A hearing may be necessary to resolve a disputed claim. Most hearings are set after an employee, surviving spouse or dependent files a claim petition. This form can be obtained from the Department of Labor and Industry. Hearings are scheduled in St. Paul and throughout the state. Once a hearing date is set, all parties are notified in writing of the date, time and place.
Any party may be represented by an attorney. However, a party is not required to have an attorney at the hearing. An attorney representing an injured worker is paid a contingent fee. This fee must be approved by a judge. Attorney fees for obtaining rehabilitation benefits or medical treatment will be paid by the employer and insurer if the contingent fee stated above is inadequate to reasonably pay the attorney for representation in the medical or rehabilitation dispute.
Formal hearings are held before a Workers’ Compensation Judge. The judge may request an opening statement by each party. Witnesses are sworn in before testifying. The parties have a right to present their own witnesses and cross-examine witnesses presented by other parties. Parties also may submit exhibits of documents and reports which they want included in the formal hearing record. Testimony from witnesses and information from exhibits will be considered by the judge. Each party may present a final statement on the claim and defenses. All hearings are conducted on record by digital recorder or by court reporter. After the hearing, the judge will issue a Findings and Order. This is the decision of the case. Hearings generally result in an order for payment of some or all of the claim or dismissal of the claim petition.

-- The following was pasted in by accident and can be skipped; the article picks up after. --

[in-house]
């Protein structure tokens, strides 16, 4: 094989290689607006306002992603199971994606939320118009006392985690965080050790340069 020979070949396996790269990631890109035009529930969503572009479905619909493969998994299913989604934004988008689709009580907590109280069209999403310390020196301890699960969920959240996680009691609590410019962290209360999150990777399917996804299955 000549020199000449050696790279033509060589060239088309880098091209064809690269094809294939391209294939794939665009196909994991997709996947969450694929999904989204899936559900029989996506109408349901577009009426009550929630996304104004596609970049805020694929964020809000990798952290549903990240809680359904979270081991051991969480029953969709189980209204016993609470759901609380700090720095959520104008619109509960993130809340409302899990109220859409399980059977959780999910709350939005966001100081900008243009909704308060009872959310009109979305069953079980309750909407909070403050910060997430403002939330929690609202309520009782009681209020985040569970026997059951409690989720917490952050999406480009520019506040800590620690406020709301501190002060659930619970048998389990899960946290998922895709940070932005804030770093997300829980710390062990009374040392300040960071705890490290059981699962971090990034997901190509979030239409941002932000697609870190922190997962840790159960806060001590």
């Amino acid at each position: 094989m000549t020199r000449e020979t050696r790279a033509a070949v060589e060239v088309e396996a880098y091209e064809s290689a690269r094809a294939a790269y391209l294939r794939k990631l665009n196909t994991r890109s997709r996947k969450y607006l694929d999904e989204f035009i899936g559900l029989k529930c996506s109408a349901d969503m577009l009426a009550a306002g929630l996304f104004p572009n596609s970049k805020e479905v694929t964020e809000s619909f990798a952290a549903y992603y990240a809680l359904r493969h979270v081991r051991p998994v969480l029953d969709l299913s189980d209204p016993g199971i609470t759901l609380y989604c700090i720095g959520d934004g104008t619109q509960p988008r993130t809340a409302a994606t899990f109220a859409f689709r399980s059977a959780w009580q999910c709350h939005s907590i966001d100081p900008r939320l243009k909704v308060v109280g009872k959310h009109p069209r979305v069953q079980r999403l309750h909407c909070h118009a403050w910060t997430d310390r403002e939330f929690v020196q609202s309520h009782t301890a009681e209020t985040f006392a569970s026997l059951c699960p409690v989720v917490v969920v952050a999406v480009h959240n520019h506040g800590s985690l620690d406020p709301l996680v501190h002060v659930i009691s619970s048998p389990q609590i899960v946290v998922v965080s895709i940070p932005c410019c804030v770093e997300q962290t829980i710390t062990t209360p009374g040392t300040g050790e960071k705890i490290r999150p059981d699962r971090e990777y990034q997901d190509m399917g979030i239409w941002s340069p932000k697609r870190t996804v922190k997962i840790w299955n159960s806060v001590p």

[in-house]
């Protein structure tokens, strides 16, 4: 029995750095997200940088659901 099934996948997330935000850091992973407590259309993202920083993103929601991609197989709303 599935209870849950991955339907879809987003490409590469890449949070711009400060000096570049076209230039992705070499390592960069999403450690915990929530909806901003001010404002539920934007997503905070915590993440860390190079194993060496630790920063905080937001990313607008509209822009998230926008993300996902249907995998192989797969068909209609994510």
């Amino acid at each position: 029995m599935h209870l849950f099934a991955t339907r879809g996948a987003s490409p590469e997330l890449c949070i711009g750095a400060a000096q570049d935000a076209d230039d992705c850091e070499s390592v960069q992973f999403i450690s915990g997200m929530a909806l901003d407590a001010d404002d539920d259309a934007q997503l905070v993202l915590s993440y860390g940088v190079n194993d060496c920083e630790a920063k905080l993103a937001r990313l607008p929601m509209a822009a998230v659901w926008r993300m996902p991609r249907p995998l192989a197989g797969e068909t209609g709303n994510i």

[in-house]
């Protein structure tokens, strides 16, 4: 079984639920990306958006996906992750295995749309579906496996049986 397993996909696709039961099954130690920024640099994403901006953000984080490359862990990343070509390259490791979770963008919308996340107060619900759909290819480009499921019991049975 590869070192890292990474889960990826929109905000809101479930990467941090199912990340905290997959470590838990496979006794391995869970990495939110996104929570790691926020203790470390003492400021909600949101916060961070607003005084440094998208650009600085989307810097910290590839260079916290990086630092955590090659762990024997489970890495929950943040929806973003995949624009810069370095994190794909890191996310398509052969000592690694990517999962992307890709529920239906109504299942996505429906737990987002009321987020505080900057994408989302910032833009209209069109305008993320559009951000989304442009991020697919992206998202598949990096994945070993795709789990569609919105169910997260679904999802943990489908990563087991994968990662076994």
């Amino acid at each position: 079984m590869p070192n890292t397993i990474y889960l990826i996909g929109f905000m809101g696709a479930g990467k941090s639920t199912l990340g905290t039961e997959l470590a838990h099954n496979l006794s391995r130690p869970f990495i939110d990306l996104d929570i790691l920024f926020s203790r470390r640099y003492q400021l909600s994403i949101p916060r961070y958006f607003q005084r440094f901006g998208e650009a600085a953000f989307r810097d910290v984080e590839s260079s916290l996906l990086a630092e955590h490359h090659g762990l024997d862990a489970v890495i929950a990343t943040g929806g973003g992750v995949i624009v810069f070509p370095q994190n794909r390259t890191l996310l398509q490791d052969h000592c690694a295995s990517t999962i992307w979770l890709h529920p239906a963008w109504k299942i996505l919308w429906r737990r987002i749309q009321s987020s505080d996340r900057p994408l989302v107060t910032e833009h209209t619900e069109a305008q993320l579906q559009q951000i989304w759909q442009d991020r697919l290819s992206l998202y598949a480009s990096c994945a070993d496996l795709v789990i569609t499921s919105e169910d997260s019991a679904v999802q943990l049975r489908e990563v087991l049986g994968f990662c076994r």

Any party has the right to appeal the order of the judge. If a party wishes to appeal, a notice of appeal must be filed within 30 days of receipt of the order. The Workers’ Compensation Court of Appeals (WCCA) will review the hearing record. The WCCA can affirm, reverse, remand or modify the judge's order. All parties will receive a copy of the WCCA decision. Any party may also appeal the WCCA decision to the Minnesota Supreme Court.